Swim team says it’s frustrated with limited access to St. Mary’s Rec Center
One by one, they file in, some in swim caps adorned by daisies, others zipped into sleek wet suits. Grasping a brightly-colored noodle or a pair of sturdy foam aquatic dumbbells, the two-time champions take to the water. This is their time. For the next two hours, the St. Mary’s Senior Marlins Swim Team will look at the tiled walls of the public recreation center but they will see the 2018 Championship ahead of them.
“We’re the winners, we’re claiming it. It’s our championship,” said 76-year-old Joetta Brown, the president of the Marlins team. That is, the swimmers say, if they can get more hours and days in the pool.
Ever since their defeat at the Senior Swim Olympics this past summer, the St. Mary’s Senior Marlins have dedicated themselves to reclaiming their 2016 Champion status. In order to regain their winning title, they are fighting for more space and time in their community pool. The St. Mary’s Recreation Center is only open for senior swim hours from 10 to 12 p.m. on Mondays, Wednesdays and Fridays, which the team argues is not enough time to practice.
“If we had had more time to practice, we could’ve taken the championship,” said 70-year-old Marlins vice president, Arlene Day. In the pool, both the lap swimmers and aerobics team must share the space, along with other non-swim-team seniors.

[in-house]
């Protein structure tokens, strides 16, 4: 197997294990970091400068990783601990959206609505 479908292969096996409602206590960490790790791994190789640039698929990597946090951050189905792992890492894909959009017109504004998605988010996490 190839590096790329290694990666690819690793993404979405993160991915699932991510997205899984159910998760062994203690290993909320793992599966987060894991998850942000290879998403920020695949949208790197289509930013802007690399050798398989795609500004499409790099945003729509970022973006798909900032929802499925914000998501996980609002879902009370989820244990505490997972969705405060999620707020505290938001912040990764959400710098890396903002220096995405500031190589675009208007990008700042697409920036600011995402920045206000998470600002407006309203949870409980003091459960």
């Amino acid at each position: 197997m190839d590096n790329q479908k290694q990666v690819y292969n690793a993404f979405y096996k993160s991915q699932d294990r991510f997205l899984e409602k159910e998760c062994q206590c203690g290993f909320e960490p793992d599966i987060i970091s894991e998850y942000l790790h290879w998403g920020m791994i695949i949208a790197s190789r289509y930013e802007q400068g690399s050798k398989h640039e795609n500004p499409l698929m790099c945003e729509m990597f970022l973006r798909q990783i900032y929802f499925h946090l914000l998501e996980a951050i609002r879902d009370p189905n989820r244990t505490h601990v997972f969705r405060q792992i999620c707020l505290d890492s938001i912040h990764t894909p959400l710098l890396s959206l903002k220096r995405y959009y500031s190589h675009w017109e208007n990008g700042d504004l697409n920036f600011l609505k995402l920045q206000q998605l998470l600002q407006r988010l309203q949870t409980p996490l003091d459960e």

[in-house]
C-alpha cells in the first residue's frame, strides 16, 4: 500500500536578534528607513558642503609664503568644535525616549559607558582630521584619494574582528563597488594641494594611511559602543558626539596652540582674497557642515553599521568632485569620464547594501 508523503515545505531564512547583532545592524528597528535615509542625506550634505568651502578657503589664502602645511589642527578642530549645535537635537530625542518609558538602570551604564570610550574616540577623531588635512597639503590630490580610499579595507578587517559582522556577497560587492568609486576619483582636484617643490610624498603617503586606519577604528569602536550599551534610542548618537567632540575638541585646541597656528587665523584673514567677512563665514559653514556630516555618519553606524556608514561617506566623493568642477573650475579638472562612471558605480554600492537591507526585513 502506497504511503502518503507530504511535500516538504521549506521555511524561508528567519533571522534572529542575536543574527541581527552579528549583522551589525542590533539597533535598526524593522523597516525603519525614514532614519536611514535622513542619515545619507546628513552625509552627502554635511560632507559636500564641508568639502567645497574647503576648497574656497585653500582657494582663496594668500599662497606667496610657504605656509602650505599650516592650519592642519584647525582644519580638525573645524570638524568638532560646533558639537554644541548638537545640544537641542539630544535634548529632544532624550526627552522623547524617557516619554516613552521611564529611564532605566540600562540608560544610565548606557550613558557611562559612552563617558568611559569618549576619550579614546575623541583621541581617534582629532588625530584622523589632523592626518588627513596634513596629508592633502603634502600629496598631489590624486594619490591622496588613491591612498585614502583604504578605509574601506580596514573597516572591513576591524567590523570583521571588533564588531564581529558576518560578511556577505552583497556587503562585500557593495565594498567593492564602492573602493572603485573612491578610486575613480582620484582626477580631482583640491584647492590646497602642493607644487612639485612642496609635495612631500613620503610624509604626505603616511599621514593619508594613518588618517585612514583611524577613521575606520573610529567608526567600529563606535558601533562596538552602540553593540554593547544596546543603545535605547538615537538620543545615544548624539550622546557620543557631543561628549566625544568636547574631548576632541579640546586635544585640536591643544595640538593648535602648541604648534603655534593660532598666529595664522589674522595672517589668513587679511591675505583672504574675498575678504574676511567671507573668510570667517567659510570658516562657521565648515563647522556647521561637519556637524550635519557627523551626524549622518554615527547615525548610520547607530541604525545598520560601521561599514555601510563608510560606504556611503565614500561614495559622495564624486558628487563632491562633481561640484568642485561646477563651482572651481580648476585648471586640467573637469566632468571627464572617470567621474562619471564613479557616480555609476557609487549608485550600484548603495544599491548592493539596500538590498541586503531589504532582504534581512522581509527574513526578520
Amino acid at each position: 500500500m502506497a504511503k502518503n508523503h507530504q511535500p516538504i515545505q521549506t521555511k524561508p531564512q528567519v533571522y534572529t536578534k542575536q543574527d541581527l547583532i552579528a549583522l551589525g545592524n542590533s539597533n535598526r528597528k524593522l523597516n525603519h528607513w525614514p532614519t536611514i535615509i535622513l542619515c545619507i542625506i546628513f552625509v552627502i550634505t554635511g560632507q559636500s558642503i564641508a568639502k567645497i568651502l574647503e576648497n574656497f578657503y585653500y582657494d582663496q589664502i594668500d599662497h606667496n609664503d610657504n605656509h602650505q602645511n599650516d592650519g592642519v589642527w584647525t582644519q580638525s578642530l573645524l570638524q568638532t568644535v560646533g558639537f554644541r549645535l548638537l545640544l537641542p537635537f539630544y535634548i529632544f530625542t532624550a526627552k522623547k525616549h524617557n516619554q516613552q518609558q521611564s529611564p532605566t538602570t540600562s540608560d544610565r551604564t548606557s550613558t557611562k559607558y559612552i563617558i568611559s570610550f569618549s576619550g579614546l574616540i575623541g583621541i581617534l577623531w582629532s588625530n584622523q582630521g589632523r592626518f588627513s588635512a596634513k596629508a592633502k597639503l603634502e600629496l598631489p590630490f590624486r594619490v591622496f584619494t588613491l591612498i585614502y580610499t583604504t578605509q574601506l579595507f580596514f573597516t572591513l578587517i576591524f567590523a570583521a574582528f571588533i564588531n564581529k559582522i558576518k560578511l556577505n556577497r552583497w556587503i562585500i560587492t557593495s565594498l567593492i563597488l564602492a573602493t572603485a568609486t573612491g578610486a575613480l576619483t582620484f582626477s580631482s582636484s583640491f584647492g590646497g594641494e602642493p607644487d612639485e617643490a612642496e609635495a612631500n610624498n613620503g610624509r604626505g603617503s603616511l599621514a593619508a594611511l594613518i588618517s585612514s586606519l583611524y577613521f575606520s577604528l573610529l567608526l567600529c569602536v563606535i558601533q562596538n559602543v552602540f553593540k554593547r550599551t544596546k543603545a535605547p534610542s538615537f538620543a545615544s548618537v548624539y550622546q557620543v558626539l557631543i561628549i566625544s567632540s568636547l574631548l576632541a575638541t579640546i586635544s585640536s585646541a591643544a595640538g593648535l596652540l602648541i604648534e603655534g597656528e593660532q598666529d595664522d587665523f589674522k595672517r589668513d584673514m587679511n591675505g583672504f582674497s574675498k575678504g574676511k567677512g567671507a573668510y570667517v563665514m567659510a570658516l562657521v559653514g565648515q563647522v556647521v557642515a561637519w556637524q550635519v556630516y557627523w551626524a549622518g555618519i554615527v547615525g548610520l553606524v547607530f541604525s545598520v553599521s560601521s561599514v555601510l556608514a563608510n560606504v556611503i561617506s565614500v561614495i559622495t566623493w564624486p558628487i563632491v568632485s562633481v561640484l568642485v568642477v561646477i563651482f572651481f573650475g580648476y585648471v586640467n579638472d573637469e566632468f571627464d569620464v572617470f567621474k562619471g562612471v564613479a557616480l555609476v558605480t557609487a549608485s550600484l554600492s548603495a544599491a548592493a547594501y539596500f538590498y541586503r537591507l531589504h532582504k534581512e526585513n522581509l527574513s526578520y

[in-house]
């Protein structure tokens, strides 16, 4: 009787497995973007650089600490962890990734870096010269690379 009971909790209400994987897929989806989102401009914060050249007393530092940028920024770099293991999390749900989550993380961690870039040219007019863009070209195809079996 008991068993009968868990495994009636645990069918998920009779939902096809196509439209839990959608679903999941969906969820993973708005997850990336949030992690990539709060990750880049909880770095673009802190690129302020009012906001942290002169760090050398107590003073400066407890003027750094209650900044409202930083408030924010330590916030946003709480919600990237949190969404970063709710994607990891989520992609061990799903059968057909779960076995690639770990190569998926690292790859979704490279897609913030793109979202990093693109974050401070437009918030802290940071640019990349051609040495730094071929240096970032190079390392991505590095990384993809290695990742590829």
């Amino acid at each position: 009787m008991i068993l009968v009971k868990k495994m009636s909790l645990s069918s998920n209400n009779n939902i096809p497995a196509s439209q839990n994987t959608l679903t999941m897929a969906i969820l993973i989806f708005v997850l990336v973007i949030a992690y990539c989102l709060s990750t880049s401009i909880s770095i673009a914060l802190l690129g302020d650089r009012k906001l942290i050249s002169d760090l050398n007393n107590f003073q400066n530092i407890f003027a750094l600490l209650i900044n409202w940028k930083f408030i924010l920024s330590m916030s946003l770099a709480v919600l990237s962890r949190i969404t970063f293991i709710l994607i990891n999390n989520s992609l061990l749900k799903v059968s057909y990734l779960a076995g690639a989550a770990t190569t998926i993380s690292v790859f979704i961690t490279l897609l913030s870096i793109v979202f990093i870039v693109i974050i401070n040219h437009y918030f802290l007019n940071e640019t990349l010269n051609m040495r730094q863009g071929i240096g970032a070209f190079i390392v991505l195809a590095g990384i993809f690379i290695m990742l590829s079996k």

Some team members have wondered whether the issue of earlier hours is contingent upon the lifeguard union. The main problem seems to be getting lifeguards, according to 63-year-old Efraim Ayala. When asked whether or not NYC Parks will coordinate with the lifeguards union to address the Marlins’ grievances, Press Officer Kelly Krause responded via email, “This is an ongoing process and further specifics are not available.”
“We’re getting a little discouraged. We shouldn’t have to do all of this,” the Marlins’ Sergeant-At-Arms Gordon Blake said. He and the rest of the team are frustrated. In mid-September, the Marlins sent a letter to NYC Parks requesting additional hours. In a statement, the Parks responded, “the St. Mary’s pool is a neighborhood gem and we want residents to have ample access. We are exploring different options to expand swim hours for the community.”
Beyond that the Marlins have not heard anything.
“We feel like stepchildren,” said Blake.
Before every practice, the 67-year-old former Marine leaves his Staten Island house at a quarter to six and drives across the Verrazano bridge to beat the rush hour traffic. Waiting for the recreation center to open at 8 a.m., Blake sits in his car with a tea and a roll, listening to the morning news. He moved from the Bronx six months ago but continues coming to the St. Mary’s pool to practice.
Along with Blake, many seniors continue to show up for practice but lament too few pool hours, insufficient equipment and a seeming lack of support from NYC Parks.
“We enjoy what we’re doing, we come here all year round, winter, spring, fall, cold, we’re here in the pool participating but we don’t get the backing that we need,” said Marlins team member, Charles Tatum, following an aerobics team practice one morning.
Brown, a former teacher for 30 years and a community activist for most of her life, is positive about the future. The Marlins may not have the banner with their 2016 Championship win or all of their medals but they are now a non-profit. Not only do they run boot camps, mental health workshops and drama workshops but they also won a $2,500 grant from the Building Healthy Communities initiative to purchase a stove, a microwave and a refrigerator for the center’s kitchen.
“We’re just a dedicated group of people and there’s room for more! That’s our mantra,” said Brown before heading back into her lane.
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